Of course we can’t have a selfish protagonist for the whole game, and eventually Hinako begins to show a softer side that’s capable of human bonding and friendship. But when Hinako openly starts to care about the girls she’s meeting on this journey, the close friendships and meaningful relationships you’d expect (or possibly hope for) are almost nowhere to be found. Hinako primarily expresses confusion or exasperation around others, suggesting that all those years she focused solely on ballet have taken a massive toll on her social skills. She fumbles her way through conversations which ultimately lead nowhere, and it hurts to see her try so hard and consistently fail. There’s a mechanic where the player can wander around school collecting different topics to text friends about, which on the surface sounds like a great way to get the girls to bond over common interests. Yet so many of those text chats include so variation of “I don’t get it” or “I don’t really understand” that you end up feeling like the endeavor might have done more harm than good. You bond with these girls, but there’s a concrete and lasting distance between you and them. There’s always something tentative about the alliance; for example, you can use the girls as backup in boss battles, but only until they take too much damage and flee. They’ll come back eventually, sure, but you’re always worried that one more hit, one more negative experience, is going to be enough to drive them away from you for good.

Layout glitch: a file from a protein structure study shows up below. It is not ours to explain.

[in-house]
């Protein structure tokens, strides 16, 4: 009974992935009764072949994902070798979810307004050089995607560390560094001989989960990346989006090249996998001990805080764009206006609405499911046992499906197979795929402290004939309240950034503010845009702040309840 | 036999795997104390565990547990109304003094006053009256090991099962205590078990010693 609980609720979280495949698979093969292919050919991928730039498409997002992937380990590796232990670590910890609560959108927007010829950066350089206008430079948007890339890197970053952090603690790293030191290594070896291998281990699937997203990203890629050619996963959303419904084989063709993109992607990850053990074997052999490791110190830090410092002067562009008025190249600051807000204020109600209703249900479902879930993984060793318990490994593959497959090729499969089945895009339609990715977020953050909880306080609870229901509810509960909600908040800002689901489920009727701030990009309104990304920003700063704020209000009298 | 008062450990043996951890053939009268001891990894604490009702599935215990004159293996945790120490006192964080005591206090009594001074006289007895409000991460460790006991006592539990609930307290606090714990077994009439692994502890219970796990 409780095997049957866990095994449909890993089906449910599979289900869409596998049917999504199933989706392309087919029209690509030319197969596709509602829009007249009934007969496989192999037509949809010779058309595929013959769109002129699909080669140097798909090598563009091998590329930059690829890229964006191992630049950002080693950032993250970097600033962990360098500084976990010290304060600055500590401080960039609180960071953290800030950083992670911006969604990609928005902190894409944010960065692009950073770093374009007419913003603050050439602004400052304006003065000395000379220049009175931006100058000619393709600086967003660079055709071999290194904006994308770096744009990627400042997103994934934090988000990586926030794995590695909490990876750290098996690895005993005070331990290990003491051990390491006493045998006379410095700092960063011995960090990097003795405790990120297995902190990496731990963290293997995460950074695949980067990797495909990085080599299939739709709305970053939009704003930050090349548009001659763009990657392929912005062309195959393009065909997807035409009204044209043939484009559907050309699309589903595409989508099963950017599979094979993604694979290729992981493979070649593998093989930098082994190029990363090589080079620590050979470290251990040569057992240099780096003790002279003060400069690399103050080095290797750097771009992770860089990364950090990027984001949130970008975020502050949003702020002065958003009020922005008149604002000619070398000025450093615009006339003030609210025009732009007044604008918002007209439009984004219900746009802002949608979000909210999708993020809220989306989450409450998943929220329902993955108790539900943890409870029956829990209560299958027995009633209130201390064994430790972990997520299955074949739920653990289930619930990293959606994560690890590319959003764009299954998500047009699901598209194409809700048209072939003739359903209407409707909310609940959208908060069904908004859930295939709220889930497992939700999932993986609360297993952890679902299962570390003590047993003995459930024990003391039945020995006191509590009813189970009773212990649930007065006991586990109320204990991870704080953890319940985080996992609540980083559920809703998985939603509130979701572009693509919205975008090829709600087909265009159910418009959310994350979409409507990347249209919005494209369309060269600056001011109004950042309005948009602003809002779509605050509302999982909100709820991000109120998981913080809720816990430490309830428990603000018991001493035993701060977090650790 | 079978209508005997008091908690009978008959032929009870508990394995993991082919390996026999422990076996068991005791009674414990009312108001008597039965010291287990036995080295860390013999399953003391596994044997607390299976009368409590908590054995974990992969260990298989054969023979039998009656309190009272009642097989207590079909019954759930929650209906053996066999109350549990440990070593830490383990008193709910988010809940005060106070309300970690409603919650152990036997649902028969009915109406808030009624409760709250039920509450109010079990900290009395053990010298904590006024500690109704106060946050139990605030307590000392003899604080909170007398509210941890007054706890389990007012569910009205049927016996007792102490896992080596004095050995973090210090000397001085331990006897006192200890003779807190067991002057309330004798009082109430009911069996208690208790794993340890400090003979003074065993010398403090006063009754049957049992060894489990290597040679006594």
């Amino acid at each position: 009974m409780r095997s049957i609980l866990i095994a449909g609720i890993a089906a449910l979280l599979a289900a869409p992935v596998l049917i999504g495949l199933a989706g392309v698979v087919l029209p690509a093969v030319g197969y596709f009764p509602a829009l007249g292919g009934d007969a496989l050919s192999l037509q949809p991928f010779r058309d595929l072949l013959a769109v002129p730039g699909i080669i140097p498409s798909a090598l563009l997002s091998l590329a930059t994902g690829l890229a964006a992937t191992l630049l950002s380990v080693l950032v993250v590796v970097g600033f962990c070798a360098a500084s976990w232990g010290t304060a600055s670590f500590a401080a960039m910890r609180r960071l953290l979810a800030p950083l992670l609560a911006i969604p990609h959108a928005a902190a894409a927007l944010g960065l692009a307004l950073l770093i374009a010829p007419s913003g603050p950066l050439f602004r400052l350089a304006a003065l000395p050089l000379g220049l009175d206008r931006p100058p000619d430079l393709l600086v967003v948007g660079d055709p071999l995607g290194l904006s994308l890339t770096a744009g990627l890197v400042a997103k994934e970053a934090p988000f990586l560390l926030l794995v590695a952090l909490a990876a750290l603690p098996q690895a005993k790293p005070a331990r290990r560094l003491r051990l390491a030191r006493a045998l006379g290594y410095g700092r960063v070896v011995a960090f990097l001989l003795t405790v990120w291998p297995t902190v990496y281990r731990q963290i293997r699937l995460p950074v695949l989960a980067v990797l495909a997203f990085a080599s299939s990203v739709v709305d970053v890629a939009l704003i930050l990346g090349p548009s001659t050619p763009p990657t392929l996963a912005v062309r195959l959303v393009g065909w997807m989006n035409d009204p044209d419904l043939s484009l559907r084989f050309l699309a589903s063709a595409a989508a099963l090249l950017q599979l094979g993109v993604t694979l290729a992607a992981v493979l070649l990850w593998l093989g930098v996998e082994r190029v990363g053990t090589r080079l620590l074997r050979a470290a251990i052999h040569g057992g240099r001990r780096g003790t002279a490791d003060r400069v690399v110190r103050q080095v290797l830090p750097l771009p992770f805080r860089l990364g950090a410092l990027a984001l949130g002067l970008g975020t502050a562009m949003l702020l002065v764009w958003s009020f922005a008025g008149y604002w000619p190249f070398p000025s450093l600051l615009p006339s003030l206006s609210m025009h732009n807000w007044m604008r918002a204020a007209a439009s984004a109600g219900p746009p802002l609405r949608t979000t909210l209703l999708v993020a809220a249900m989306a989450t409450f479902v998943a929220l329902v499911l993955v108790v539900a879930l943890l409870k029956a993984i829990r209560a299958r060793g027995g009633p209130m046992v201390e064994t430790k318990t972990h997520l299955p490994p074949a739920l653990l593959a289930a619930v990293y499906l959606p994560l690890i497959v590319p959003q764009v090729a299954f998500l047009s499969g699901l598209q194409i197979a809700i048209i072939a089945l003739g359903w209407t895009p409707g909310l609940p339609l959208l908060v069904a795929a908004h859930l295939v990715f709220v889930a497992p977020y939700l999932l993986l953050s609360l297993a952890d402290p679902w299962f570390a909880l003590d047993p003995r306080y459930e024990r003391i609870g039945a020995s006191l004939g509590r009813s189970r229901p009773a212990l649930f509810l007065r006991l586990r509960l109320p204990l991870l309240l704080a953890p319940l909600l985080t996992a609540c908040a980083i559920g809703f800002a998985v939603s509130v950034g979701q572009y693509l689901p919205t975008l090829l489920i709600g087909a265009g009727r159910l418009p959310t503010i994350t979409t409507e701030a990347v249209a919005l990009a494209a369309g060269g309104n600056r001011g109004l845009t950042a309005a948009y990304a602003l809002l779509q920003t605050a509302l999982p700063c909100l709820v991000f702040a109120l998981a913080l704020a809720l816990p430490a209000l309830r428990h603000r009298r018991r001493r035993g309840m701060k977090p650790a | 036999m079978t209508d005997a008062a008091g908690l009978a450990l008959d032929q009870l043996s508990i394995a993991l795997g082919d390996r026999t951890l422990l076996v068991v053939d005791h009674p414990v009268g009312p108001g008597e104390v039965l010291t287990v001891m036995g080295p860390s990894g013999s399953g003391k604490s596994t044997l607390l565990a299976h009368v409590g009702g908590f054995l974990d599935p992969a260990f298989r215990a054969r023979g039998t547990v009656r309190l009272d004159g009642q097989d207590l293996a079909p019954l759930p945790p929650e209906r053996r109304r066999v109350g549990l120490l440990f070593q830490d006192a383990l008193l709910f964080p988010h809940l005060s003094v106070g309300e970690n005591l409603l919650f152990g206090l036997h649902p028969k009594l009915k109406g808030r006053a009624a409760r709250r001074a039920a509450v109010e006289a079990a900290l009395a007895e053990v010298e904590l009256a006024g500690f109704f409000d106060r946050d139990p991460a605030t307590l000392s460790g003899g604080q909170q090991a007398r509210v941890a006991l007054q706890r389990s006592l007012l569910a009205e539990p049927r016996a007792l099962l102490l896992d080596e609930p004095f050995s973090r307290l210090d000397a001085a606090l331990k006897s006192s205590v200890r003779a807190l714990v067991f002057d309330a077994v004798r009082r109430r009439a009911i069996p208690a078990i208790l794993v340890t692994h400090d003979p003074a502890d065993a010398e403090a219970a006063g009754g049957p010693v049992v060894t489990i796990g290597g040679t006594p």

Blue Reflection is a game that, at its core, is unhappy and lonely. The halls in the school are sparsely populated by a handful of students, while teachers never appear on screen. Either Hinako’s parents are the epitome of workaholic culture or they’ve completely abandoned their daughter for being a failure of a ballerina, because I never got so much as an offscreen line of dialogue from them. Your one-on-one time with some of the girls can feel forced, and picking the wrong dialogue choice will lead to an awkward conversation instead of bonding and increased affection. There was even an odd moment where Yuzu and Lime explained to Hinako that although they were in the same year, they weren’t twins. Like the game wants to emphasize that there’s a little more distance between the characters than you’d expect. Like none of them are ever as close as you’d think or want them to be.